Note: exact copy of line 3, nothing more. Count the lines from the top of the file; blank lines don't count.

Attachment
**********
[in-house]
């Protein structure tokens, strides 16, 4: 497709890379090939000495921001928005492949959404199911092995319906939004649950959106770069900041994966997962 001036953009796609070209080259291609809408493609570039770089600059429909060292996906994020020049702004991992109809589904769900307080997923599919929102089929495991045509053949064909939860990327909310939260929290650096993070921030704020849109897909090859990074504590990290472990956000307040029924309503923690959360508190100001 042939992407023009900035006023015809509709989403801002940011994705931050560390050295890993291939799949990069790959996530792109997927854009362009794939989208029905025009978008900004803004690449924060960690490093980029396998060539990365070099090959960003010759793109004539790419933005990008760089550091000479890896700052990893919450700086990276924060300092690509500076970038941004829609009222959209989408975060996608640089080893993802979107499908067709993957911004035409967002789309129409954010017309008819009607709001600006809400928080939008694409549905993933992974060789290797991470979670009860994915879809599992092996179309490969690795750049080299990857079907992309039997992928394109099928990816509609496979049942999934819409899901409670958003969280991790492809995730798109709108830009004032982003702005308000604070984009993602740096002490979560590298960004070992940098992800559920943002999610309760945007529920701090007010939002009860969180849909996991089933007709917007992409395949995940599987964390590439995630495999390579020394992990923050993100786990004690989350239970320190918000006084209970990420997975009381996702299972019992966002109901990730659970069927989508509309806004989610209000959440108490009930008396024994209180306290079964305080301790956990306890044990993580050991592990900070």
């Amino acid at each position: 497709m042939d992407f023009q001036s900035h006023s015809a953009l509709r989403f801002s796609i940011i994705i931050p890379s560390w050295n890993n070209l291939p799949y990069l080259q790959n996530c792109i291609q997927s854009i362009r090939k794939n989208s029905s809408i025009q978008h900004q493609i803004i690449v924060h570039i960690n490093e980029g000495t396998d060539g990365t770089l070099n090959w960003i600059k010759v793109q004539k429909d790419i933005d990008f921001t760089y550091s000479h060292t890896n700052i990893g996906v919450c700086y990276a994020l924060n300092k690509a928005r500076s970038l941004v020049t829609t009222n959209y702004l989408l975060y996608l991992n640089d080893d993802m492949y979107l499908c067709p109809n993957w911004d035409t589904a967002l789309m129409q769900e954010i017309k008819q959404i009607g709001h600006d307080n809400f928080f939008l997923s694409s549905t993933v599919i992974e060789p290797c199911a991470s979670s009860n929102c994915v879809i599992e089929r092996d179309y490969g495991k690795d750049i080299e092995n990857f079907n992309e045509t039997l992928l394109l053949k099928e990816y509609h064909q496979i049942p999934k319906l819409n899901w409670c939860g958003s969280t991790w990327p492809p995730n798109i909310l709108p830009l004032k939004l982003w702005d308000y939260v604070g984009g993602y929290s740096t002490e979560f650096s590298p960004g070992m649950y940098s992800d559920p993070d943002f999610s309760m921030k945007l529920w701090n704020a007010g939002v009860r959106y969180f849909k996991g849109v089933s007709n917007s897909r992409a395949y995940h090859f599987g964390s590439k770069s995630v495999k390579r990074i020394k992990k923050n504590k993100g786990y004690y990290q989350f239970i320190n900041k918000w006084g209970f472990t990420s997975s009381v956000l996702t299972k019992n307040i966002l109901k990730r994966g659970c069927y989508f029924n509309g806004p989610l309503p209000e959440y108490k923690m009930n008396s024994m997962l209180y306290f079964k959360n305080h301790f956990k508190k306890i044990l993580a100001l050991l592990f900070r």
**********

């Amino acid at each position: 497709m042939d992407f023009q001036s900035h006023s015809a953009l509709r989403f801002s796609i940011i994705i931050p890379s560390w050295n890993n070209l291939p799949y990069l080259q790959n996530c792109i291609q997927s854009i362009r090939k794939n989208s029905s809408i025009q978008h900004q493609i803004i690449v924060h570039i960690n490093e980029g000495t396998d060539g990365t770089l070099n090959w960003i600059k010759v793109q004539k429909d790419i933005d990008f921001t760089y550091s000479h060292t890896n700052i990893g996906v919450c700086y990276a994020l924060n300092k690509a928005r500076s970038l941004v020049t829609t009222n959209y702004l989408l975060y996608l991992n640089d080893d993802m492949y979107l499908c067709p109809n993957w911004d035409t589904a967002l789309m129409q769900e954010i017309k008819q959404i009607g709001h600006d307080n809400f928080f939008l997923s694409s549905t993933v599919i992974e060789p290797c199911a991470s979670s009860n929102c994915v879809i599992e089929r092996d179309y490969g495991k690795d750049i080299e092995n990857f079907n992309e045509t039997l992928l394109l053949k099928e990816y509609h064909q496979i049942p999934k319906l819409n899901w409670c939860g958003s969280t991790w990327p492809p995730n798109i909310l709108p830009l004032k939004l982003w702005d308000y939260v604070g984009g993602y929290s740096t002490e979560f650096s590298p960004g070992m649950y940098s992800d559920p993070d943002f999610s309760m921030k945007l529920w701090n704020a007010g939002v009860r959106y969180f849909k996991g849109v089933s007709n917007s897909r992409a395949y995940h090859f599987g964390s590439k770069s995630v495999k390579r990074i020394k992990k923050n504590k993100g786990y004690y990290q989350f239970i320190n900041k918000w006084g209970f472990t990420s997975s009381v956000l996702t299972k019992n307040i966002l109901k990730r994966g659970c069927y989508f029924n509309g806004p989610l309503p209000e959440y108490k923690m009930n008396s024994m997962l209180y306290f079964k959360n305080h301790f956990k508190k306890i044990l993580a100001l050991l592990f900070r």